The official injury is being called a groin laceration (!), and he should return to the game.

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Posted on: November 6, 2011 10:15 pm
 

McCoy has fired Drew Rosenhaus -- for 2nd time

Drew Rosenhaus has been fired by L. McCoy (US Presswire).Posted by Josh Katzowitz

Earlier this year, Eagles running back LeSean McCoy decided to fire his agent, Drew Rosenhaus, but after filing his separation papers with the NFL Players Association, Rosenhaus convinced McCoy to take him back.

The reconciliation did not last long, as NFL.com reports that McCoy once again has decided to terminate his working relationship with Rosenhaus.

Rosenhaus also works for Philadelphia receiver DeSean Jackson who has been involved in a public (and so far, unsuccessful) argument with the Eagles as to why he deserves a contract extension.

We don’t know if that has anything to do with McCoy’s decision, but either way, McCoy is now looking for a new agent. He said in October when he reconciled with Rosenhaus that he wanted to stay in Philadelphia. But maybe he foreshadowed his flip-flop-flip when he talked about Jackson’s desire for a new deal.

“Let me be honest with you, I never want to be in that situation,” McCoy said. “Everybody’s situation is different. [An extension] would be a blessing if that happened because I don’t want to go anywhere else or play anywhere else. I love it here. I’m a Pennsylvania guy -- from high school to college to here.

Apparenlty, Rosenhaus is still trying to get in McCoy’s good graces. According to Philadelphia radio host Howard Eskin, Rosenhaus brought McCoy doughnuts last week, and he also tried to convince the guards at the Eagles facility to let him in so he could talk to McCoy.

Still, this is a risky move for McCoy. After all, without Rosenhaus, the NFL would fall apart, and there’s no telling what will happen now to McCoy’s career.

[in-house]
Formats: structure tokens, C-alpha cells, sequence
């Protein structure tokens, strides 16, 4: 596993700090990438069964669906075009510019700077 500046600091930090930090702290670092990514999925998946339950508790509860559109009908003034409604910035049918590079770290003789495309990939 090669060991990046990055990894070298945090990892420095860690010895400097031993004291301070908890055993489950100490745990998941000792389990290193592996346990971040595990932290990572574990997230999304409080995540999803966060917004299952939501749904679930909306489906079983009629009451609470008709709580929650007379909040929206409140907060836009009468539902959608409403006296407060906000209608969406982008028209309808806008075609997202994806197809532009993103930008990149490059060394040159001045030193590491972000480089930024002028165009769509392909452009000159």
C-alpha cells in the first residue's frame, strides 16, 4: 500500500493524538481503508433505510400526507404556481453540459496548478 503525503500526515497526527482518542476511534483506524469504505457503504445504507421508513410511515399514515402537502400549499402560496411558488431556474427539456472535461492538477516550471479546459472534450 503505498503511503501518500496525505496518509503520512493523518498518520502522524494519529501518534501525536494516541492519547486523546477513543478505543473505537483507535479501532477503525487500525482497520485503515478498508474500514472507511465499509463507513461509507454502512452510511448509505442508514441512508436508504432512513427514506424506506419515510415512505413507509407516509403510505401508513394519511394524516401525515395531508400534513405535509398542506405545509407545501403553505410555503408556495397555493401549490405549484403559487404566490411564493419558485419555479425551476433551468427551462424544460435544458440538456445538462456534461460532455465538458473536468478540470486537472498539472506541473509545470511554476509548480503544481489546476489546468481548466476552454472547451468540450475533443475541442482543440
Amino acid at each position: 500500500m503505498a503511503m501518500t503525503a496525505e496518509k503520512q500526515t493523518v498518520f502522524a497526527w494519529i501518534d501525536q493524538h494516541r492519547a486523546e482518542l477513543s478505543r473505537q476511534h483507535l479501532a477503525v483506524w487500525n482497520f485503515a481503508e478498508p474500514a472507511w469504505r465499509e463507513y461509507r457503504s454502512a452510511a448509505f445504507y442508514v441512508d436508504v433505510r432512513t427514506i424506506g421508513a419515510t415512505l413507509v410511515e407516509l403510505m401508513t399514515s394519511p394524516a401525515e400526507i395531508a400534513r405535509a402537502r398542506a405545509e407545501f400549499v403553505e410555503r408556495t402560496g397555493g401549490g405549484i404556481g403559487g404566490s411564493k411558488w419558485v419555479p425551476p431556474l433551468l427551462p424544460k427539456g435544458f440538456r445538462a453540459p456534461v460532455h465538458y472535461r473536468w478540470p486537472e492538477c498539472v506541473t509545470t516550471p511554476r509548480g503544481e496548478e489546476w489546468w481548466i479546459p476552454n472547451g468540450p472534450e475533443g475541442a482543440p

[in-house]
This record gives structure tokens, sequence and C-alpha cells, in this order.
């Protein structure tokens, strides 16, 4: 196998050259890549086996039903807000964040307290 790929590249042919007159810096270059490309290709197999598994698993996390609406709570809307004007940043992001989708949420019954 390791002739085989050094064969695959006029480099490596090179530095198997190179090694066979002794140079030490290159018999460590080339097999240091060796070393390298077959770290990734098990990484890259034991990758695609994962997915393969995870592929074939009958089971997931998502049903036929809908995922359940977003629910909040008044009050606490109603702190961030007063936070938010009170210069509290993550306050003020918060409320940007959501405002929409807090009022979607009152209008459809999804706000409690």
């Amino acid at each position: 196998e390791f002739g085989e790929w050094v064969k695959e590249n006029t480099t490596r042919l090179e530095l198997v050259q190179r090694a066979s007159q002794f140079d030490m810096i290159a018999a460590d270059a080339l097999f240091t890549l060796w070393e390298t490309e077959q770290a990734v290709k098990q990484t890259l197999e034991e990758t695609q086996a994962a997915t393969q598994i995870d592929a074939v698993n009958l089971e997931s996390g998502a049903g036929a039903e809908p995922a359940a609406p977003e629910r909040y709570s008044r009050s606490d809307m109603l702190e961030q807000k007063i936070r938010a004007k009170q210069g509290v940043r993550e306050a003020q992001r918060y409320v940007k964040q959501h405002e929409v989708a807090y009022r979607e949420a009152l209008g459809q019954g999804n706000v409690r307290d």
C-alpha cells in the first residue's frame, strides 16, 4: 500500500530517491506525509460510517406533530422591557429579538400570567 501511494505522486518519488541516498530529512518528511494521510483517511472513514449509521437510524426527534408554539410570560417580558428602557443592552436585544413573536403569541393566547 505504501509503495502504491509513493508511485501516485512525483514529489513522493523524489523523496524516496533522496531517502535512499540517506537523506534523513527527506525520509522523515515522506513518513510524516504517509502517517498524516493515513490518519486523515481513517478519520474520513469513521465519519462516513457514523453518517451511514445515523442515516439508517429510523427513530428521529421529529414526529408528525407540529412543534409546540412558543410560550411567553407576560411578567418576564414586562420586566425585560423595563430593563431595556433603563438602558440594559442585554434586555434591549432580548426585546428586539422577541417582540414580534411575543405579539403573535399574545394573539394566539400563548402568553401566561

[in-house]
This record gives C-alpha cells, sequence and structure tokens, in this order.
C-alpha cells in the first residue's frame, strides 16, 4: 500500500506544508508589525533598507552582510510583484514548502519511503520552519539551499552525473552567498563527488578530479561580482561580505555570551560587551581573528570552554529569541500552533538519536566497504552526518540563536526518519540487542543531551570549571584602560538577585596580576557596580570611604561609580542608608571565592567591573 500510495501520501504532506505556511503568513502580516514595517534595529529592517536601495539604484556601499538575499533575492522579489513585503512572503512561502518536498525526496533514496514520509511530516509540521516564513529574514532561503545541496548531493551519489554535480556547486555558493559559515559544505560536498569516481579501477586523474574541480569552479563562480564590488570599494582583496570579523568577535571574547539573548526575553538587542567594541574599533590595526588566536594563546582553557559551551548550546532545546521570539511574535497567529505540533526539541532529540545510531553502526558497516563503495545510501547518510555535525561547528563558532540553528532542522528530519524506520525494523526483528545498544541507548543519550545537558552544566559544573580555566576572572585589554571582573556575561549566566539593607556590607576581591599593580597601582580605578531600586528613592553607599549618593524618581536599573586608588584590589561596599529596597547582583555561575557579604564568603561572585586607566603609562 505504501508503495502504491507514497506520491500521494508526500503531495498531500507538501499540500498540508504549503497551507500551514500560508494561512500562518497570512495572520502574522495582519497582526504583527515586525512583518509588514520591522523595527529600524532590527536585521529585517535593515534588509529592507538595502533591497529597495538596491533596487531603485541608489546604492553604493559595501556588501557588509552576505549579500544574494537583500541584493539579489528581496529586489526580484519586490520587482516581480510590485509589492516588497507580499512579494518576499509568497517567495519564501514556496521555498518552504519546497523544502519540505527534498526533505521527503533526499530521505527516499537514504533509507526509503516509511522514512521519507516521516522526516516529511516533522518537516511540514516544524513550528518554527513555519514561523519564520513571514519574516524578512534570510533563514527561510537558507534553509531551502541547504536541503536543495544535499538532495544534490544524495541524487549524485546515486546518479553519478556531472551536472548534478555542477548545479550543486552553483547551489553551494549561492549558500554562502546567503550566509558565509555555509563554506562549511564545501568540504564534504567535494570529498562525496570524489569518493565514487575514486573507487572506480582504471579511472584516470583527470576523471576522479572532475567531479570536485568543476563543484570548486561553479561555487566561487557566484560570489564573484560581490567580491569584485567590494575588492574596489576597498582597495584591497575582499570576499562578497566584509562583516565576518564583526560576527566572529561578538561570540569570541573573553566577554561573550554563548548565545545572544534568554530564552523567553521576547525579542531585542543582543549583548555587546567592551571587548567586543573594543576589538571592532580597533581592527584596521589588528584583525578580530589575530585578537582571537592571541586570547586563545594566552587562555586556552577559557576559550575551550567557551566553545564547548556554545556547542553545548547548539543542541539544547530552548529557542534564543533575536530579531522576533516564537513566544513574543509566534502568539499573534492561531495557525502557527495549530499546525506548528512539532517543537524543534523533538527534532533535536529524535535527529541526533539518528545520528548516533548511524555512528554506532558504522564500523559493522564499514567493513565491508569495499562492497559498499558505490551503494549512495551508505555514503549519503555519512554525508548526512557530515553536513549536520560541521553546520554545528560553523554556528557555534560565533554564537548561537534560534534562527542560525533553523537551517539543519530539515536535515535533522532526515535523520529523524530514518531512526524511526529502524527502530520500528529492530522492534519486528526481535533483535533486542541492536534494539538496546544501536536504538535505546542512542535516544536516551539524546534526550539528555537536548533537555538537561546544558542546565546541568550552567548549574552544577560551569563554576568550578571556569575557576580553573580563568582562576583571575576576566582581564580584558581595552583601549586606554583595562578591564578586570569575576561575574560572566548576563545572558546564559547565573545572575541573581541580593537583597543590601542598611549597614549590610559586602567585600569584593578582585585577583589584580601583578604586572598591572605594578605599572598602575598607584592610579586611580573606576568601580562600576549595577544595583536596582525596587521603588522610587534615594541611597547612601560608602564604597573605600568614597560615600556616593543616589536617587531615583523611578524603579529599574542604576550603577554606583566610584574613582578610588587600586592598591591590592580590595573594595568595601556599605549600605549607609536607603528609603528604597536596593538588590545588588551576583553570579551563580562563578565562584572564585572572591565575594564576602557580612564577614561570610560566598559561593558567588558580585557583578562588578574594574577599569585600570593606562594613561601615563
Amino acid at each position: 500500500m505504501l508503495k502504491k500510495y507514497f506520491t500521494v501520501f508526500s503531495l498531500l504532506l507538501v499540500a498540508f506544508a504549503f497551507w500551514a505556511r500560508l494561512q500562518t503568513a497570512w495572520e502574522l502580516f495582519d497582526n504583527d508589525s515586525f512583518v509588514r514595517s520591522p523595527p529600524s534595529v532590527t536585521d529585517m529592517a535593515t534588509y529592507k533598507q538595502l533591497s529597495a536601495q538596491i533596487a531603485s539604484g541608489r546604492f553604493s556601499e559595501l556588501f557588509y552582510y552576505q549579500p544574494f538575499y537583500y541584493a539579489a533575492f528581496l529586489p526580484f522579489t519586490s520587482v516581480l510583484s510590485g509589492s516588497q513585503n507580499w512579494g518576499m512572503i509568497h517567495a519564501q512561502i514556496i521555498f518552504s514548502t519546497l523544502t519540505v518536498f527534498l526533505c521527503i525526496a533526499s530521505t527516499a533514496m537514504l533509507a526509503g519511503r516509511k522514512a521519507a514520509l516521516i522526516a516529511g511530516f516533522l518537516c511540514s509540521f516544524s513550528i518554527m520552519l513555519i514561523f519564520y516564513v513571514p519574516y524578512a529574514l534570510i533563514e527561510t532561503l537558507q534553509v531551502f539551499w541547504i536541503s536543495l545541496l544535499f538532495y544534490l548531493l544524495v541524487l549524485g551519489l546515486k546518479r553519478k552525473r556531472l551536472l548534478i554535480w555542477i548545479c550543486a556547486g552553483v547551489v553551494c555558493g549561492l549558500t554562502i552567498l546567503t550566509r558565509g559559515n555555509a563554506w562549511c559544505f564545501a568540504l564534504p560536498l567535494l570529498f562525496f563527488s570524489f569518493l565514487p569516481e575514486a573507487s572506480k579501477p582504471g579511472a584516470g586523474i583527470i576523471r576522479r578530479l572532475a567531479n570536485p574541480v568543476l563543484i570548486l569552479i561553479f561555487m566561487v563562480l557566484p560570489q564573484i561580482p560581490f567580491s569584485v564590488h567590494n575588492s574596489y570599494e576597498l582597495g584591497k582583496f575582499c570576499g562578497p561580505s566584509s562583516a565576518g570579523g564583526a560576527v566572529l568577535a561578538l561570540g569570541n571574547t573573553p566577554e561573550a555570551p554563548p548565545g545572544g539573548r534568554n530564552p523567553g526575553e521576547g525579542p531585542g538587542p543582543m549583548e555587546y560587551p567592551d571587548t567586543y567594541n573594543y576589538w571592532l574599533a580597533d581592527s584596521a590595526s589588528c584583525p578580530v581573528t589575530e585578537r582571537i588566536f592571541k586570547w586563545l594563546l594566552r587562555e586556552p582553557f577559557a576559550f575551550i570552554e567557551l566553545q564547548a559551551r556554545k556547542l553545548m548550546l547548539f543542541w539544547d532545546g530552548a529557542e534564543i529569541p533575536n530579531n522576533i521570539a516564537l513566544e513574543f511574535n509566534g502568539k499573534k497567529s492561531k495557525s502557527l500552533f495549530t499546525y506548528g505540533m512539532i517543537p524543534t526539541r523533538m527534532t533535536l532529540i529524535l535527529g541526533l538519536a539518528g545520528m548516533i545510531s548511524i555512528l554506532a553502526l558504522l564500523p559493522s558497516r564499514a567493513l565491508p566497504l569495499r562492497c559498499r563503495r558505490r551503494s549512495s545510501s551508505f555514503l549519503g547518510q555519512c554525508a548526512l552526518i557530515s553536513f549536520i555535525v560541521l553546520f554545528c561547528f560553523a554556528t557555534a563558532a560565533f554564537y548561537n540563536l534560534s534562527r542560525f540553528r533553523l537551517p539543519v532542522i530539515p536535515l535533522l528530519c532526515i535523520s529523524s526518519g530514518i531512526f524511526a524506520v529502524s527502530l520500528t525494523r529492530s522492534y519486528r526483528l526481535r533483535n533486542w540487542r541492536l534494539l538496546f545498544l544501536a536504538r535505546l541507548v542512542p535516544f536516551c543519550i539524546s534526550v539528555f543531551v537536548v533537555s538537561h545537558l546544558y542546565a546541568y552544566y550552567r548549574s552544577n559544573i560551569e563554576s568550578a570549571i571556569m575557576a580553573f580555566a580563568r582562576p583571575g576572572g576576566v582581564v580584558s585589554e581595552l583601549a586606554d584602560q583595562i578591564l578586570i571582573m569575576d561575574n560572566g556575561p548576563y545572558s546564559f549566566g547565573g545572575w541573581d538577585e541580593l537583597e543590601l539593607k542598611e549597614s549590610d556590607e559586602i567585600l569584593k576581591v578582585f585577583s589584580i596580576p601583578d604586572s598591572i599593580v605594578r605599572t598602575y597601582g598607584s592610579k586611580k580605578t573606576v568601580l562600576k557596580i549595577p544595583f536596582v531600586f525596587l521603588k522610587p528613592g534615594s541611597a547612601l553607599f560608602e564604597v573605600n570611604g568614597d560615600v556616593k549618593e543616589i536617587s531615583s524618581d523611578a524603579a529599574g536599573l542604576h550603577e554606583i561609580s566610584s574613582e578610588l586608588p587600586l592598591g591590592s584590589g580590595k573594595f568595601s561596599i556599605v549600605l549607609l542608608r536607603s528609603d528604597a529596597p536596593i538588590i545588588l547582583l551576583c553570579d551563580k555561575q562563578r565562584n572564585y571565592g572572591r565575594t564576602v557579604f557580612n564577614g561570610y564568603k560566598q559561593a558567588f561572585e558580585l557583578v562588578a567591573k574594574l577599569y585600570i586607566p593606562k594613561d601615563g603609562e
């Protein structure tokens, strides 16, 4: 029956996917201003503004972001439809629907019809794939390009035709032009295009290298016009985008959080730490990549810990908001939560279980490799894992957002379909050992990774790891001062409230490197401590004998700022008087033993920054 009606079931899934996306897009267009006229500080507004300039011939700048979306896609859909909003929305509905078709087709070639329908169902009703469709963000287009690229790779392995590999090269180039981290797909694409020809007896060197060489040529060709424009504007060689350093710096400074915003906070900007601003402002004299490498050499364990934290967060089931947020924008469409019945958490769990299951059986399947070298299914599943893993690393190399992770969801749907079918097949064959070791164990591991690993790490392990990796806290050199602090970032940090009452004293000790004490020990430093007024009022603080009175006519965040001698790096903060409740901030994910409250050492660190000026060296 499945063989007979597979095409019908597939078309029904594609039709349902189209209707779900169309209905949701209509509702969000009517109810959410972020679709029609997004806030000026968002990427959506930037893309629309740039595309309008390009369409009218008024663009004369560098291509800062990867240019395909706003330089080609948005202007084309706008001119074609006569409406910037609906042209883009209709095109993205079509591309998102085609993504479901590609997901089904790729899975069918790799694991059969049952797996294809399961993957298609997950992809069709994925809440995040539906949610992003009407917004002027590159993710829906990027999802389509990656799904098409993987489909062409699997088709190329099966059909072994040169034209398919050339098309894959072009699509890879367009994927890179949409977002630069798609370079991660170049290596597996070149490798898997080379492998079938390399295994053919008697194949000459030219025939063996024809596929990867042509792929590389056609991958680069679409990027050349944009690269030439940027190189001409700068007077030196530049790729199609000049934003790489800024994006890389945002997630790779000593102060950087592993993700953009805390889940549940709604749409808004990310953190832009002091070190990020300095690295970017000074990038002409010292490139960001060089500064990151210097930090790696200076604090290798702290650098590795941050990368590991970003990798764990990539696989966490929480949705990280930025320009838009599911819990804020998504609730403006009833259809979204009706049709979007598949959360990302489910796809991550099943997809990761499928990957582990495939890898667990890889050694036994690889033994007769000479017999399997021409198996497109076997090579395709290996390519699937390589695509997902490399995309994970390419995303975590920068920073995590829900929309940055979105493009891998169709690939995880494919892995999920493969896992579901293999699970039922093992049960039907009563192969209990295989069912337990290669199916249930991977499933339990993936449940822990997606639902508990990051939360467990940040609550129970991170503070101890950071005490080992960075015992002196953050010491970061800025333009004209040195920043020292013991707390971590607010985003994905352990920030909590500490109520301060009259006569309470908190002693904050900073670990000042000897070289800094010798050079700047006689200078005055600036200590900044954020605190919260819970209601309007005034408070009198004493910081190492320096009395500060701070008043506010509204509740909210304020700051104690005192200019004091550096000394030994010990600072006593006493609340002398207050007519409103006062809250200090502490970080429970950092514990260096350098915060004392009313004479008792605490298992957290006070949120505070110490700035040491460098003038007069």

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Posted on: November 6, 2011 10:27 am
 

Report: Eagles, McCoy negotiating new contract

Could McCoy get paid before Rice and Forte? (US PRESSWIRE)

Posted by Ryan Wilson

Running backs Ray Rice and Matt Forte came into the season looking for new contracts. Both players are integral to the success of their respective offenses, and both are in the final year of their rookie contracts. It also appears like both could receive the franchise tag after the season (they can thank Chris Johnson's no-show effort in 2011 for that).

One running back who could be in the money in the near future: the Eagles' LeSean McCoy. A league source tells PFT.com's Mike Florio that Philly and McCoy have been quietly negotiating a contract that would replace his rookie deal, which expires after 2012.

McCoy, who has rushed for 754 yards and scored six touchdowns through eight weeks, is making $525,000 this season. He's also averaging 5.6 yards per carry and is coming off his best peformance of the year, a 185-yard, two-touchdown effort against the Cowboys.

The great irony: two teams that rely heavily on their running games -- the Ravens and Bears -- appear to be in no hurry to pay their workhorse backs while the pass-happy Eagles could be in the process of extending McCoy.


After a win over the Cowboys last week, the Philadelphia Eagles look to repeat this week as they host the Chicago Bears at Lincoln Financial Field. NFL.com's Pat Kirwan and Jason Horowitz break down this Monday night matchup. 

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The views expressed in this blog are solely those of the author and do not reflect the views of CBS Sports or CBSSports.com